Mumbai: India remained at the top of Nielsen’s global consumer confidence index for the fourth quarter in a row, but whether confidence translates into consumption is still in doubt.
The country’s confidence score rose 1 point from the previous quarter and 9 points from a year ago to 130 in the three months ended March. India was followed by Indonesia (123) and the Philippines (115), according to the online survey conducted by Nielsen.
Although India retained its position at the top of the index, a substantial 44% of the respondents polled felt that the economy was still in the dumps, said the Nielsen Global Survey of Consumer Confidence and Spending Intentions.
Consumer confidence levels above and below a baseline of 100 indicate degrees of optimism and pessimism, respectively. An increase in consumer confidence index is a sign of brighter prospects for an economic recovery.
As the sequential increase in confidence in the March quarter is negligible, it still casts a cloud on India’s consumption story.
“We are seeing some initial signs of consumption recovery, but will have to wait for another quarter or two to see if this can be sustained. This will depend on factors like timely monsoons and inflation,” said Piyush Mathur, president, Nielsen India region, in a phone interview.
“There is no clear visible trend emerging at present. It is a bit too early to predict... Maybe we will have to wait for a quarter or two,” said Sanjiv Mehta, chief executive officer and managing director at HUL, the maker of Lux soaps, Surf detergents and Kissan jams, at the company’s earnings conference on 8 May.
Delayed and deficient monsoon rains last year, followed by unseasonal showers that damaged winter crops in the past two months, have hurt rural incomes and consumption despite inflation slowing. Consumer Price Index-based retail inflation eased to 4.87% in April, a four-month low.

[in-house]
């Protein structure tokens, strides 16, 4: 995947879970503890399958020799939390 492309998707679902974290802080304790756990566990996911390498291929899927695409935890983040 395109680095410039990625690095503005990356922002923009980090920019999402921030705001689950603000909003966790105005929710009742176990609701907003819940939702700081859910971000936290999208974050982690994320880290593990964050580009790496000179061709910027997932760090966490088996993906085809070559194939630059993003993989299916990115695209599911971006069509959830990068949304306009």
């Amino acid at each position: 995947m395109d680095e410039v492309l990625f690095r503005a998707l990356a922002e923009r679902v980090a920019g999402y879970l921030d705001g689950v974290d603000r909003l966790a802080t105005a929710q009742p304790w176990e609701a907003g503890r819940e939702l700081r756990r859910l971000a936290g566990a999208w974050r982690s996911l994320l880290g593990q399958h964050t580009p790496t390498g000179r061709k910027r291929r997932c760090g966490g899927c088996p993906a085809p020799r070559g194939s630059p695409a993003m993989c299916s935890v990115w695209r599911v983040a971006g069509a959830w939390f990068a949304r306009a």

“The fall in inflation is expected to have an impact on disposable income over time, but it will take time for the sectors to be restored to perceptible and sustainable growth,” said Mathur.
Growth in infrastructure, engineering and other industrial sectors is yet to gather pace. India’s eight core sectors shrank for the first time in 17 months by 0.1% in March, compared with a 1.4% expansion in February due to a dip in production of steel, natural gas and refinery products, according to official data.
The Nielsen survey, established in 2005, measures perceptions of local job prospects, personal finances and immediate spending intentions among over 30,000 respondents with Internet access in 60 countries.
Over four in five urban Indian respondents (nearly 83%) polled in the survey, conducted between 23 February and 23 March, exuded the highest level of optimism globally on job prospects in the next 12 months; the figure was 74% in the same quarter last year. India was followed by Indonesia (74%) and the Philippines (73%).
According to the survey, discretionary spending and savings of over three in five (65%) online respondents polled indicated this is a good time to buy things they want and need, compared with 54% in the year-ago period.
When it comes to investing spare cash, 64% indicated it is a good time to put it into savings.
The purchase intent for new clothes by urban online respondents was 44% in the March quarter, the same as in the previous quarter. Also, 79% respondents changed their spending habits to save on expenses, the survey showed.
The top three cost-cutting avenues in the March quarter were savings on gas and electricity (49%), spending less on new clothes (45%), and cutting down on holidays and short breaks (35%).
The state of personal finances for 80% of urban Indian respondents was good or excellent in the first quarter of 2015, 4 percentage points up from 76% a year ago. The top concerns remained job security (22%), sustaining a work-life balance (11%), and followed by state of the economy (9%). Parents’ welfare and happiness was the second biggest concern for 12% of the respondents.